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Stacking 4 inch rounds

post #1 of 6
Thread Starter 
So i am hoping I have not bitten off more than I can chew for this cake....My client wanted a paint can made from cake. Her company uses quart size cans that measure 4 inches wide and 6 inches tall. My plan was to stack 3 4inch rounds on top of each other which would have an end result of 4 inches wide and 6 inches tall. My fear was that the height would be too much for the small 4 inch base and I believe I was right. It is very unsteady and i am uncomfortable using it. Is there any secret to stacking a tall skinny cake or should I go ahead and try to make it out of cereal treats? My plan was to put the paint can on top of a one layer sheet cake.
"Cheap cakes are not good, and good cakes are not cheap"
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"Cheap cakes are not good, and good cakes are not cheap"
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post #2 of 6
I stack 2 4" frequently, and even that is pain. To even hold it still I have to stick a dowel rode through it. Good luck!
Wilton graduate and proud cake business owner under FL Cottage Food Law. More cake photos here: www.FROSTEDChicCakes.com
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Wilton graduate and proud cake business owner under FL Cottage Food Law. More cake photos here: www.FROSTEDChicCakes.com
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post #3 of 6
Tackle this just like you would a tiered cake.
3 or 4" up from the bottom - where ever one of your layers is- put in dowels or fat soba straws and use a cake board and stack up the rest of the layers on that.
You are just stacking 4" cakes on top of 4" cakes instead of say 6", 9" & 12" tiers...
You can still center dowel if you feel the need but with support from the bottom half you should be good to go!

Good Luck
post #4 of 6
Stick a dowel in the center and use that to steady as you buttercream the cake. I also put the cake in the fridge to get the buttercream hard so I can layer on more... makes it easier to coat it. I also would adhere your base to another larger base so you can maneuver around it easier. Use a glob of buttercream underneath to hold it. Put it in the refrigerator so the buttercream hardens and holds it better. When you're through just lift it up with your offset spatula and set it on your sheet cake...which has a dowel in it to support your 'can'. I hope this is clear. HTH!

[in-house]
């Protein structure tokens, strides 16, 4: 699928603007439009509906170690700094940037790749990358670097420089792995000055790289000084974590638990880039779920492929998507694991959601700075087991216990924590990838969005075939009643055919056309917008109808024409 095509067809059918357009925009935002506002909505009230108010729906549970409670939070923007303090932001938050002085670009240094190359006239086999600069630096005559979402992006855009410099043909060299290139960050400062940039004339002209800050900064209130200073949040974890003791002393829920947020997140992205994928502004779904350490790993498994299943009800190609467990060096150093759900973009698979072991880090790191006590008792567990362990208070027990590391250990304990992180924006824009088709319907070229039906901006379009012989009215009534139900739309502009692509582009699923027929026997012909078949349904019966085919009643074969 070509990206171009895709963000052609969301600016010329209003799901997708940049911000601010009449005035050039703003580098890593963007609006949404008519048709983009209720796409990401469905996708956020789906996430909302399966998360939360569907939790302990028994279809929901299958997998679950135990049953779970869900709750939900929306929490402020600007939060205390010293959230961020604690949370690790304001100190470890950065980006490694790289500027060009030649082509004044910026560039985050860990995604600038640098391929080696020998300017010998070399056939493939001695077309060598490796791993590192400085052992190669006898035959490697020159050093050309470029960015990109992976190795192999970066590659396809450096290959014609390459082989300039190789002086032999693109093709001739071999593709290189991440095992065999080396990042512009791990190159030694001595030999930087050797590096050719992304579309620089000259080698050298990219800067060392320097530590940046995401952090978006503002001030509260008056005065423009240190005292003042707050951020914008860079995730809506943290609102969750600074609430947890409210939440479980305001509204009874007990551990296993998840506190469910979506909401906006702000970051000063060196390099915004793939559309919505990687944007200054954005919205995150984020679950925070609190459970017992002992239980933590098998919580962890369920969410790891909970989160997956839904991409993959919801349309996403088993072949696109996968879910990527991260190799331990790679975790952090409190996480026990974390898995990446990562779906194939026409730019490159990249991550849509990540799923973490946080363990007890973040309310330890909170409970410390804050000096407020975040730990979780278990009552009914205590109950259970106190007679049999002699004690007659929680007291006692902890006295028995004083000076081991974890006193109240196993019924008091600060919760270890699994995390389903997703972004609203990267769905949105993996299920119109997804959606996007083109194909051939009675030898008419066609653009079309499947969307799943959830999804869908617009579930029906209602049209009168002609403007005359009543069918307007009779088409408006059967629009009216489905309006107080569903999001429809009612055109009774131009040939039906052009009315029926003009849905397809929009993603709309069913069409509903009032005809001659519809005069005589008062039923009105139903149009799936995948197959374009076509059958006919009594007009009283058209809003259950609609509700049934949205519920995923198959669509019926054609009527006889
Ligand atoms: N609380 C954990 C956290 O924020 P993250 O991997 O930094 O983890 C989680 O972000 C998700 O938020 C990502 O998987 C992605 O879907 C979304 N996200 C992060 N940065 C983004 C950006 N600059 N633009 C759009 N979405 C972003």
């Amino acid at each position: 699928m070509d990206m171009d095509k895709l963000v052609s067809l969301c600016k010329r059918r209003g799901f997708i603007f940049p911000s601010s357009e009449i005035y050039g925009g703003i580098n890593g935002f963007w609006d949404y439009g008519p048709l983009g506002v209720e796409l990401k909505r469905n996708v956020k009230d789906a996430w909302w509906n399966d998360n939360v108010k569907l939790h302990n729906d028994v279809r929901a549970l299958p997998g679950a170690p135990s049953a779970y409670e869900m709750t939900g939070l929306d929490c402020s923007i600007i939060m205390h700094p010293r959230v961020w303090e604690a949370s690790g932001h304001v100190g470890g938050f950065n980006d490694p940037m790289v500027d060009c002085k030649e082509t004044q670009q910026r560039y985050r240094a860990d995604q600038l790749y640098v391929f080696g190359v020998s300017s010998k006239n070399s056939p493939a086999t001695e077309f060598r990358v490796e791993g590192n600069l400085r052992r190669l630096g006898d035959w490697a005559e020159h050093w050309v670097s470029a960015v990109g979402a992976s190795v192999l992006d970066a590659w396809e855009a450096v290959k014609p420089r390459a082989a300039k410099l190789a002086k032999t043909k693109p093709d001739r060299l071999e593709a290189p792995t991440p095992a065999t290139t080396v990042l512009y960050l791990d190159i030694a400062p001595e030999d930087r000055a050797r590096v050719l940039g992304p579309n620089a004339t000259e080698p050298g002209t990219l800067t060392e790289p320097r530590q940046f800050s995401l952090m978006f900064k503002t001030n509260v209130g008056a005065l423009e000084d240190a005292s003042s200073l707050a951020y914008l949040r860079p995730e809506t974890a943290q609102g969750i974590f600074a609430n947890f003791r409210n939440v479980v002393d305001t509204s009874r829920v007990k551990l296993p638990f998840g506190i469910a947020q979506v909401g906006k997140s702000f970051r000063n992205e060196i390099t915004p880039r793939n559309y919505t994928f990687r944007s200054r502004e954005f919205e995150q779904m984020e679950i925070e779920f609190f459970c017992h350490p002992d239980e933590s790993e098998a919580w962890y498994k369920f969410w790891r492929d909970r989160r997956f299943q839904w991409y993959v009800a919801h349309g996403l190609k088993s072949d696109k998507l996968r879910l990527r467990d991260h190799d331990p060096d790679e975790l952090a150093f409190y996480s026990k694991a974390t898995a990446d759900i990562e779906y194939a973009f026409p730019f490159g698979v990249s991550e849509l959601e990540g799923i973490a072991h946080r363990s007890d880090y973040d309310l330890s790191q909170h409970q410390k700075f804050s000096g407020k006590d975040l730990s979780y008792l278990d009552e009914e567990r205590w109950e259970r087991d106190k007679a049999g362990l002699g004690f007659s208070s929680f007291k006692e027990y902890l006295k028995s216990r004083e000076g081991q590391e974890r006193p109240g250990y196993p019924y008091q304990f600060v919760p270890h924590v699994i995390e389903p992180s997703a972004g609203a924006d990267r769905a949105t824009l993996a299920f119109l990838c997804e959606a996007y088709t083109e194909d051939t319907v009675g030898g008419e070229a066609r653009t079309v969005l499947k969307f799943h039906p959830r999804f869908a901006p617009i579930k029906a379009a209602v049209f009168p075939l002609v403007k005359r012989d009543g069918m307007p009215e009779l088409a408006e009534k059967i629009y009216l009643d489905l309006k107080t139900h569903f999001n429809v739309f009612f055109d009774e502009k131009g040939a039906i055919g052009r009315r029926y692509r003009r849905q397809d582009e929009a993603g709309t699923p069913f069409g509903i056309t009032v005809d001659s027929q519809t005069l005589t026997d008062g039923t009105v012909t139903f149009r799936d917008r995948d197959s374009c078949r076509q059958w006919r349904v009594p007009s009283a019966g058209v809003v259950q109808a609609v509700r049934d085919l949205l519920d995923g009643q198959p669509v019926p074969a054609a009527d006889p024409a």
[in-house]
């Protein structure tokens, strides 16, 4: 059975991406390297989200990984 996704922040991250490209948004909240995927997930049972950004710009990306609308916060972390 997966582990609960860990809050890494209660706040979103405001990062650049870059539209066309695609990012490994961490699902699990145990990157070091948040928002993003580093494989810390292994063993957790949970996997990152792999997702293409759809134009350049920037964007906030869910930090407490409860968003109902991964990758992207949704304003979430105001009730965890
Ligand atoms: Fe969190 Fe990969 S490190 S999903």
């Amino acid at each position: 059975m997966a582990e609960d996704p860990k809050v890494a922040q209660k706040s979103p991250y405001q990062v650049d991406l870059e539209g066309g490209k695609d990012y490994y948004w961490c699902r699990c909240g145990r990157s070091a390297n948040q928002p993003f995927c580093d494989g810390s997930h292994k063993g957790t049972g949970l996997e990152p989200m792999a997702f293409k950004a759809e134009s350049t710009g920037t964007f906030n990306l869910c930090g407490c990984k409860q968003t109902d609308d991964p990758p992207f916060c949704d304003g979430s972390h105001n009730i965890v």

If I am ever on life support, unplug me...

Then plug me back in.  See if that works!

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If I am ever on life support, unplug me...

Then plug me back in.  See if that works!

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post #5 of 6
Quote:
Originally Posted by carmijok

Stick a dowel in the center and use that to steady as you buttercream the cake. I also put the cake in the fridge to get the buttercream hard so I can layer on more... makes it easier to coat it. I also would adhere your base to another larger base so you can maneuver around it easier. Use a glob of buttercream underneath to hold it. Put it in the refrigerator so the buttercream hardens and holds it better. When you're through just lift it up with your offset spatula and set it on your sheet cake...which has a dowel in it to support your 'can'. I hope this is clear. HTH!



^^This. I've done many 4" cakes because I love the size. When you stack more than 2 layers, weight still isn't a problem, but keeping them stable is. I use piping gel to "glue" the cake to a 6" base - - bc doesn't hold very well (not for me anyway). I don't use a center dowel, but I can see how it would keep things in place.
post #6 of 6
The secret to stacking a tall cake is to use very firm icing to hold the layers together. Use ganache that has half-chilled so that is will not slide around. Use cakes that have been chilled before stacking. Fill quickly and chill until firm (an hour) before crumb coating.

For a 4" cake I would use three dowels the full length, but no cardboard between layers. The dowels being off centre hold very well--when you insert them after the filling has chilled.
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